For those of you who have attended any of my conference sessions for about the past 6 months, I’ve been including a segment where I switch to a math demo, and just handwrite out some equations on the screen to try and make what I believe are some really important points. And, of course, who doesn’t like to do math?

Well, OK, fine – so rather a large number of people don’t like to do math, which is why I felt it necessary to try to make those points.

But I think it’s important to start to get our heads around this, as we enter into an era of probabilistic computing.

Perfection has always been expensive. As technology platforms begin to move more quickly, can we afford to keep pursuing perfection? Does it even make mathematical (or business) sense to try? We see that, in server data centers, going with commodity servers that can and do fail all of the time leads to the right economics. There is research that the same benefits could be had by applying probability rather than perfection to chip design. And, yes, tolerating and addressing failure is the most sensible way to address application compatibility and platform agility.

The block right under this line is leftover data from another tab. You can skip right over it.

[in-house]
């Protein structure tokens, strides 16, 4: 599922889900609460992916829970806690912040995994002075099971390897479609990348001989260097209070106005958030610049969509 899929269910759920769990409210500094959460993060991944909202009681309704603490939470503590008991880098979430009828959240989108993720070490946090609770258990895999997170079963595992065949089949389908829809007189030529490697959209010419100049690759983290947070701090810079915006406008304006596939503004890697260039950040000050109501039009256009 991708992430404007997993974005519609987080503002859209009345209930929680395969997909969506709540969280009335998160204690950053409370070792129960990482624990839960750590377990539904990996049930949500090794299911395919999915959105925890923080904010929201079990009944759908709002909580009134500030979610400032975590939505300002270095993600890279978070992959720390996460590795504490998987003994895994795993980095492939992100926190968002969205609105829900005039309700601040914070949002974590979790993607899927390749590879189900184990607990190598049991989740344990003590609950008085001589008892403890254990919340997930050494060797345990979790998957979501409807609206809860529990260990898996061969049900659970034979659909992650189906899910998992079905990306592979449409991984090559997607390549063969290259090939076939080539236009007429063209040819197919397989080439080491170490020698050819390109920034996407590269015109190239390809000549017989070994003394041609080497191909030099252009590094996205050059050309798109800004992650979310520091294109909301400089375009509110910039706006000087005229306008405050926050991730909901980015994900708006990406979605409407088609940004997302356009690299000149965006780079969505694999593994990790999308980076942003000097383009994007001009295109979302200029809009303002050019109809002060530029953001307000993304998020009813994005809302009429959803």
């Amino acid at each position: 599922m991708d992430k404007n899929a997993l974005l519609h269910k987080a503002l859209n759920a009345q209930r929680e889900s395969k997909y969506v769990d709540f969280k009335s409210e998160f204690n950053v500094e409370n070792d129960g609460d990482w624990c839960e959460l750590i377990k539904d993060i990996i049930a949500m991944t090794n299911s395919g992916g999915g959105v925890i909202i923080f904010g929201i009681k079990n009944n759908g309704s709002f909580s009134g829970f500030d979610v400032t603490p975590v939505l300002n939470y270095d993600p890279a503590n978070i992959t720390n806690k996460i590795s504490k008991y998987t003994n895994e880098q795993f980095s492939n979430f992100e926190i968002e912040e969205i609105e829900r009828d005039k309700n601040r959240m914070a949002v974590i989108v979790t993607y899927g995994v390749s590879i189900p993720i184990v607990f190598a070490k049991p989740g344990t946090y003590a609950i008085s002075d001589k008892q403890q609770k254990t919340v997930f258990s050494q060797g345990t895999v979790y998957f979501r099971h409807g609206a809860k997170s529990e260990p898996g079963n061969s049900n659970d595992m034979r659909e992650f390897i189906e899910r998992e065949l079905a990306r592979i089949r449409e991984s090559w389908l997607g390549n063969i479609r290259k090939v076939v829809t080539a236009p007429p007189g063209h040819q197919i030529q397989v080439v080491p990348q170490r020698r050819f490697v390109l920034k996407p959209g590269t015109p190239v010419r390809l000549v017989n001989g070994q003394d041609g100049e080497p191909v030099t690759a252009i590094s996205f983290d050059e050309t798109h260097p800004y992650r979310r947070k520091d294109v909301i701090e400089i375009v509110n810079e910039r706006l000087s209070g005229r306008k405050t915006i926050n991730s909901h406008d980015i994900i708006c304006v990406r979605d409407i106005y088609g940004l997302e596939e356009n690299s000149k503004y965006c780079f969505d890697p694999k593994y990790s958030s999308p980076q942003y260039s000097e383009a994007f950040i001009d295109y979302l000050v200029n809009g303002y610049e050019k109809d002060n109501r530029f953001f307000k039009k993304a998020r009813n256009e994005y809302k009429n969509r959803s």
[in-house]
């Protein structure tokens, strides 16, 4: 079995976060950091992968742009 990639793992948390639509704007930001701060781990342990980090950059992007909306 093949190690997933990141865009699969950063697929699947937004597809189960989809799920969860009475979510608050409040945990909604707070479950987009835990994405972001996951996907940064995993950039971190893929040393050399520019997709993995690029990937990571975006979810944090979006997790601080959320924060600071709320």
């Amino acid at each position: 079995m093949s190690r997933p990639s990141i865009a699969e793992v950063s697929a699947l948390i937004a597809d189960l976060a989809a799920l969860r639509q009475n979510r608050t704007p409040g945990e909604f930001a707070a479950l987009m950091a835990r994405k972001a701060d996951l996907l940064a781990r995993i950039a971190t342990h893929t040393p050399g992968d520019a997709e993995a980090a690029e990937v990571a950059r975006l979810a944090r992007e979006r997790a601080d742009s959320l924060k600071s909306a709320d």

Here’s the article:

Microsoft Office: The Mathematics of Office Compatibility